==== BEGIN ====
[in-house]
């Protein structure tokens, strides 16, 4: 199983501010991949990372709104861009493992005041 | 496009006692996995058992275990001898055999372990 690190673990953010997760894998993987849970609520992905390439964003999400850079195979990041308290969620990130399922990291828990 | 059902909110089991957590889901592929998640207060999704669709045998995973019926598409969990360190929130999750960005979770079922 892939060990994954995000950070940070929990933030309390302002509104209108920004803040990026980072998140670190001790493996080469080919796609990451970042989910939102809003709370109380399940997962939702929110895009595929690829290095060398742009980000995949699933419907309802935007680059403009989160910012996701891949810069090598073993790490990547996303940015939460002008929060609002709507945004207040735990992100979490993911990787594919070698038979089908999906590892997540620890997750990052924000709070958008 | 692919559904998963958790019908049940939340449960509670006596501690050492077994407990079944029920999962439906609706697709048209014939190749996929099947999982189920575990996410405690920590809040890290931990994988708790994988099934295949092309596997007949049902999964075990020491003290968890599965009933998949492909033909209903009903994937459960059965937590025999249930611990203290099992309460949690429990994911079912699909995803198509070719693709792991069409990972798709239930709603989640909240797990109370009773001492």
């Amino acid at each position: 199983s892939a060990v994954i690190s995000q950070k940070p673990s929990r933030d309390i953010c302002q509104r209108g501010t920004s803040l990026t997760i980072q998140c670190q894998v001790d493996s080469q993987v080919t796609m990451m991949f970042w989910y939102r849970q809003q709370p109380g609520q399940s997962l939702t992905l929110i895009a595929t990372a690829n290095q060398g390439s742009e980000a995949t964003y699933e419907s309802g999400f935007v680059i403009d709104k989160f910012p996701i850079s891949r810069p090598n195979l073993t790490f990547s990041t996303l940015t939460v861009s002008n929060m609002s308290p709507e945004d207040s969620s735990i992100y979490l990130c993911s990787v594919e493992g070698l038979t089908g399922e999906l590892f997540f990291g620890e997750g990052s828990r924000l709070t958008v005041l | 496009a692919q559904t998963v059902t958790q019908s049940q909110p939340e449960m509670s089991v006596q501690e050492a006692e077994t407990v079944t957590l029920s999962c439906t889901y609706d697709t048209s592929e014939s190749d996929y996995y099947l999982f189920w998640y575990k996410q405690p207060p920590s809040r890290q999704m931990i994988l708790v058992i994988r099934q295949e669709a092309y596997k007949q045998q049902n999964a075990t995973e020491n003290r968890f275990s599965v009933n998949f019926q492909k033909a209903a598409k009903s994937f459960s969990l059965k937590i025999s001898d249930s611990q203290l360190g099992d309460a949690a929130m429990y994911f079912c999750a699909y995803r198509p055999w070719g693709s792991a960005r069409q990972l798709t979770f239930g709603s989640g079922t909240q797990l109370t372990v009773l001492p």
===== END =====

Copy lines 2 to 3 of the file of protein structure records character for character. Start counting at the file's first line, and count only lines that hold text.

């Protein structure tokens, strides 16, 4: 199983501010991949990372709104861009493992005041 | 496009006692996995058992275990001898055999372990 690190673990953010997760894998993987849970609520992905390439964003999400850079195979990041308290969620990130399922990291828990 | 059902909110089991957590889901592929998640207060999704669709045998995973019926598409969990360190929130999750960005979770079922 892939060990994954995000950070940070929990933030309390302002509104209108920004803040990026980072998140670190001790493996080469080919796609990451970042989910939102809003709370109380399940997962939702929110895009595929690829290095060398742009980000995949699933419907309802935007680059403009989160910012996701891949810069090598073993790490990547996303940015939460002008929060609002709507945004207040735990992100979490993911990787594919070698038979089908999906590892997540620890997750990052924000709070958008 | 692919559904998963958790019908049940939340449960509670006596501690050492077994407990079944029920999962439906609706697709048209014939190749996929099947999982189920575990996410405690920590809040890290931990994988708790994988099934295949092309596997007949049902999964075990020491003290968890599965009933998949492909033909209903009903994937459960059965937590025999249930611990203290099992309460949690429990994911079912699909995803198509070719693709792991069409990972798709239930709603989640909240797990109370009773001492």
């Amino acid at each position: 199983s892939a060990v994954i690190s995000q950070k940070p673990s929990r933030d309390i953010c302002q509104r209108g501010t920004s803040l990026t997760i980072q998140c670190q894998v001790d493996s080469q993987v080919t796609m990451m991949f970042w989910y939102r849970q809003q709370p109380g609520q399940s997962l939702t992905l929110i895009a595929t990372a690829n290095q060398g390439s742009e980000a995949t964003y699933e419907s309802g999400f935007v680059i403009d709104k989160f910012p996701i850079s891949r810069p090598n195979l073993t790490f990547s990041t996303l940015t939460v861009s002008n929060m609002s308290p709507e945004d207040s969620s735990i992100y979490l990130c993911s990787v594919e493992g070698l038979t089908g399922e999906l590892f997540f990291g620890e997750g990052s828990r924000l709070t958008v005041l | 496009a692919q559904t998963v059902t958790q019908s049940q909110p939340e449960m509670s089991v006596q501690e050492a006692e077994t407990v079944t957590l029920s999962c439906t889901y609706d697709t048209s592929e014939s190749d996929y996995y099947l999982f189920w998640y575990k996410q405690p207060p920590s809040r890290q999704m931990i994988l708790v058992i994988r099934q295949e669709a092309y596997k007949q045998q049902n999964a075990t995973e020491n003290r968890f275990s599965v009933n998949f019926q492909k033909a209903a598409k009903s994937f459960s969990l059965k937590i025999s001898d249930s611990q203290l360190g099992d309460a949690a929130m429990y994911f079912c999750a699909y995803r198509p055999w070719g693709s792991a960005r069409q990972l798709t979770f239930g709603s989640g079922t909240q797990l109370t372990v009773l001492p």